The sniper attacks in Maryland, Virginia, and Washington, D.C., last month dramatically increased the stress level among residents of those areas.
Physicians who live in the Washington, D.C., area also felt vulnerable during the sniper attacks, said Dee. "A colleague told me she stooped low when filling her gas tank. Other colleagues and I used gallows humor to help cope with the situation."
The number of calls to local mental health hotlines increased during the shootings, which began October 2 and ended October 22. In the District of Columbia, the calls increased from 106 to 128 a day, according to an article in the October 17 Washington Post.
WPS, which includes members from the District of Columbia and its suburbs in Virginia and Maryland, helped residents cope with the recent sniper shootings. A "Coping With Stress" section was created on the WPS Web site with links to several mental health resources. These included tips for parents on helping their children cope, information about crisis hotlines and centers, and the Kopolow Trauma Scale, a self-assessment rating tool for posttraumatic stress disorder (PTSD).
The Maryland Psychiatric Society (MPS), based in Baltimore, created links to several resources on its Web site last month to help residents cope with the sniper shootings. The materials focused on PTSD, children and grief, and coping with disaster.
MPS distributed a press release to the media last month to educate the public about psychiatric symptoms that might arise due to the sniper attacks, including bereavement associated with the loss of a loved one, heightened anxiety, and stress.
The press release stated that people seeking psychiatric care could find referral information on the MPS Web site or call MPS directly. It also said that member experts were available to talk to the media "to help educate the public about mental illnesses germane to these heinous crimes."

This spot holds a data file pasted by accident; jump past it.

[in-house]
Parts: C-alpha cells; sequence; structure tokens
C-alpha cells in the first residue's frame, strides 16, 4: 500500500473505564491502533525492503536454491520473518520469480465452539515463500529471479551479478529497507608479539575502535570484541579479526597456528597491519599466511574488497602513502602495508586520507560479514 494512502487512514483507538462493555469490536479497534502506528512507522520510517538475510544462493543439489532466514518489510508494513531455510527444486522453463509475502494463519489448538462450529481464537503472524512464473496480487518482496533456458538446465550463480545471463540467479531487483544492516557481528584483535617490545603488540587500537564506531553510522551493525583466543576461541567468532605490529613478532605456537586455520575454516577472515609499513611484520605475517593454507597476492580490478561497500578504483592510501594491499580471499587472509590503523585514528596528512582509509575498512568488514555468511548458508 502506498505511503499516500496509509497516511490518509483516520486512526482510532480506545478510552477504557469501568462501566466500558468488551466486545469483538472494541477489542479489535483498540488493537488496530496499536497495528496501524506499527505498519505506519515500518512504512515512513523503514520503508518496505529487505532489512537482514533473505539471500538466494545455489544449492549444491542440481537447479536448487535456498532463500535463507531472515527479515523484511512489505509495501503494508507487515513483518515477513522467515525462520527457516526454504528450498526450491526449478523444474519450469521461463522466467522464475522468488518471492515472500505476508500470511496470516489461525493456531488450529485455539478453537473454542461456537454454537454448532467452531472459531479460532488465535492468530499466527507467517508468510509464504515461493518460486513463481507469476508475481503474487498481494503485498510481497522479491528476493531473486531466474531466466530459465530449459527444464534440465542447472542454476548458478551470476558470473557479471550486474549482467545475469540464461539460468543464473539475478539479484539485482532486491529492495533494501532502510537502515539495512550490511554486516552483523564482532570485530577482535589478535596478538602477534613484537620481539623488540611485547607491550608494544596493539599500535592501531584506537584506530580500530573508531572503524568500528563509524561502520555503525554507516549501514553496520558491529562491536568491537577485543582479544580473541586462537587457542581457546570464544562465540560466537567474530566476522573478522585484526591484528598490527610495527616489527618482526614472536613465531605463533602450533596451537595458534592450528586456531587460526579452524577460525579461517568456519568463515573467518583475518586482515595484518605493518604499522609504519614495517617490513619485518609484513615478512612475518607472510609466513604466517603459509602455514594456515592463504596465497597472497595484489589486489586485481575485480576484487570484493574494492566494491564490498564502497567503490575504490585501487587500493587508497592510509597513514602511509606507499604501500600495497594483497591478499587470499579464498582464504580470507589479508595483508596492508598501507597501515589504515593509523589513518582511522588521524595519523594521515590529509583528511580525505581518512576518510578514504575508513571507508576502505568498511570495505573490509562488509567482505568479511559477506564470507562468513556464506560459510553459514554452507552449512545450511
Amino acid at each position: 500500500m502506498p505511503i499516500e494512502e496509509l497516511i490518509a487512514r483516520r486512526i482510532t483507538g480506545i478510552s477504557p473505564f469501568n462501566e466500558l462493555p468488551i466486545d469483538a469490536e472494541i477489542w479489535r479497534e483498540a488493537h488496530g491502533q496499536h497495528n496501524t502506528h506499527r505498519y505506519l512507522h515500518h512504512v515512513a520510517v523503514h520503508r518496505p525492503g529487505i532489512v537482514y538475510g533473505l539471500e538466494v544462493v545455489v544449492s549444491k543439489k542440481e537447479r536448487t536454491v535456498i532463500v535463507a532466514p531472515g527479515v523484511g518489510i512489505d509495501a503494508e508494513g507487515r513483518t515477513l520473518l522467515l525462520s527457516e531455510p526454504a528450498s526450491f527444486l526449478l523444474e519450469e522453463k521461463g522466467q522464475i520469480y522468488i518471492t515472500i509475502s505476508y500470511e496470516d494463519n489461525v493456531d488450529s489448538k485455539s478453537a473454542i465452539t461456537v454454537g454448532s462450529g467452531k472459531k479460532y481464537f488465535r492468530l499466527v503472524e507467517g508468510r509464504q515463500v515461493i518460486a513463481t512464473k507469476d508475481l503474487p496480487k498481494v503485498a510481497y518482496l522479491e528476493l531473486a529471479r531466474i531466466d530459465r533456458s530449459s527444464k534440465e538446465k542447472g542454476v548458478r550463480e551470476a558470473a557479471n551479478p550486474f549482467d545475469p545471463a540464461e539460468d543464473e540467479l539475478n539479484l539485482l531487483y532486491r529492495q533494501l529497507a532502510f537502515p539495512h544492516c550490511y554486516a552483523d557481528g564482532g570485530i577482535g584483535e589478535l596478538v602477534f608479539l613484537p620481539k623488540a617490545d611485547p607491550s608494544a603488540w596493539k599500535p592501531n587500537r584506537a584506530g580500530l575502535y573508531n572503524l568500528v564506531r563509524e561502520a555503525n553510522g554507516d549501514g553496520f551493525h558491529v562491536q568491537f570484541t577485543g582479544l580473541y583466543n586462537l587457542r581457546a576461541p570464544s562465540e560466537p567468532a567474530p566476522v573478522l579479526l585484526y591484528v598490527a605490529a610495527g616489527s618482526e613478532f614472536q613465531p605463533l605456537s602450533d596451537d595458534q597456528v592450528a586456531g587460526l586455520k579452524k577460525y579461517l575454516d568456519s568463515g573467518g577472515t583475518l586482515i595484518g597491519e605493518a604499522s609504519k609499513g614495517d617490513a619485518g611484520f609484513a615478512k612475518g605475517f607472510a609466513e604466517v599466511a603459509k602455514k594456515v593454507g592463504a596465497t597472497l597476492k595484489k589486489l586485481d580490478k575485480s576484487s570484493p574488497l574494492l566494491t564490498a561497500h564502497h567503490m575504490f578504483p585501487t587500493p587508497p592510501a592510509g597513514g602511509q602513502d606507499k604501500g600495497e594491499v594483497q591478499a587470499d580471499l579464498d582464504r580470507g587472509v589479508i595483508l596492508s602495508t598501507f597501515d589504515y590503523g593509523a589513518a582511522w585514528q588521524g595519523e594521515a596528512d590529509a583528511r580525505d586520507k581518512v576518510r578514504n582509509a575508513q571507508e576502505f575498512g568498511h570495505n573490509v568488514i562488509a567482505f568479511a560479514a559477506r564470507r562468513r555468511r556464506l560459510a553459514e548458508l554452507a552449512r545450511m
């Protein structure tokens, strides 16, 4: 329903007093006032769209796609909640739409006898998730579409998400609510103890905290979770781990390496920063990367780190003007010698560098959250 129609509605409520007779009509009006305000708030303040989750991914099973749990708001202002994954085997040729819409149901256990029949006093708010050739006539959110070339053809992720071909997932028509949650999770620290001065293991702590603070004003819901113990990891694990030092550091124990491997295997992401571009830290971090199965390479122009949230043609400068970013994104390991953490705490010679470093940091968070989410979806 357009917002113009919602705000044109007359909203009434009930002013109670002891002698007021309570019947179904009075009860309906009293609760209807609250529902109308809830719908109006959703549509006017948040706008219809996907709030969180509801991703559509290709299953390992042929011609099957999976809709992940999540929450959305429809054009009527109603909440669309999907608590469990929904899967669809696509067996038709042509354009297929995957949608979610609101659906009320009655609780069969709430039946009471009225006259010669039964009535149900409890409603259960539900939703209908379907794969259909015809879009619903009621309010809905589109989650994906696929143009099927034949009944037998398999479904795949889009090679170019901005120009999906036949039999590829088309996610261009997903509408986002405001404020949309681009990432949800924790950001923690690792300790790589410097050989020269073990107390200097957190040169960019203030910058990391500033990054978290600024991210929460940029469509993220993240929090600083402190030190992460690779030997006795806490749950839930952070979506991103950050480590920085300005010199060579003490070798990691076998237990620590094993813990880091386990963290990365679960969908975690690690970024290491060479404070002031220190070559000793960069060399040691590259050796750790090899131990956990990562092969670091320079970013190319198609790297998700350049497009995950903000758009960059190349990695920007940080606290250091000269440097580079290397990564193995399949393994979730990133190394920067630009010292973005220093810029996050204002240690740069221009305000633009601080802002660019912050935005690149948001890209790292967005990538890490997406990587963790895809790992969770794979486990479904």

An article titled "The Mind of the Murderer" by APA President Paul Appelbaum, M.D., was published two weeks into the sniper attacks, on October 15, in the opinion section of the Washington Post. Despite the abundance of theories about the sniper’s motivations, "the truth is that no one knows. The murders of the last two weeks fit no usual pattern of inflicted death. They are too neatly carried out for most psychotics, whose acts of violence tend to be impulsive and not easily disguised, given the confusion and disorganization so characteristic of those illnesses," wrote Appelbaum.
"This fear, the one that permeates the lives of Washingtonians, is worse than most because of the unpredictability of the threat. . . . If we had a theory, at least we would know what to avoid. But we don’t. So the search for motives is being pursued as aggressively as the search for the killer."
He concluded, "Uncertainty is difficult to accept. But sometimes humbly acknowledging the limits of our knowledge is truly the best we can do. This is one of those circumstances. What motivates the sniper? I don’t know, and neither does anyone else."
Further, APA released information to the media offering suggestions on how parents and other adults could approach discussing the sniper threat with children. The document was prepared by David Fassler, M.D., an APA trustee-at-large and a child and adolescent psychiatrist in Burlington, Vt.
"Children who are constantly preoccupied with questions about snipers or terrorism should be evaluated by a trained and qualified mental health professional," Fassler advised. "Other signs that a child may need additional help include ongoing trouble sleeping, intrusive thoughts, images or worries, or recurring fears about death, leaving their parents, or going to school. . . .
"Fortunately, most children, even those exposed to trauma, are quite resilient. Like most adults, they will get through this difficult time and go on with their lives. However, by creating an open environment where they feel free to ask questions, we can help them cope and reduce the risk of lasting emotional difficulties."
The text of Appelbaum’s Post article is posted at www.washingtonpost.com/wp-dyn/articles/A25453-2002Oct14.html. WPS’s "Coping With Stress" section is posted at www.dcpsych.org/section_coping.htm. MPS resources are posted on its Web site at www.mdpsych.org/~mdpsych. ▪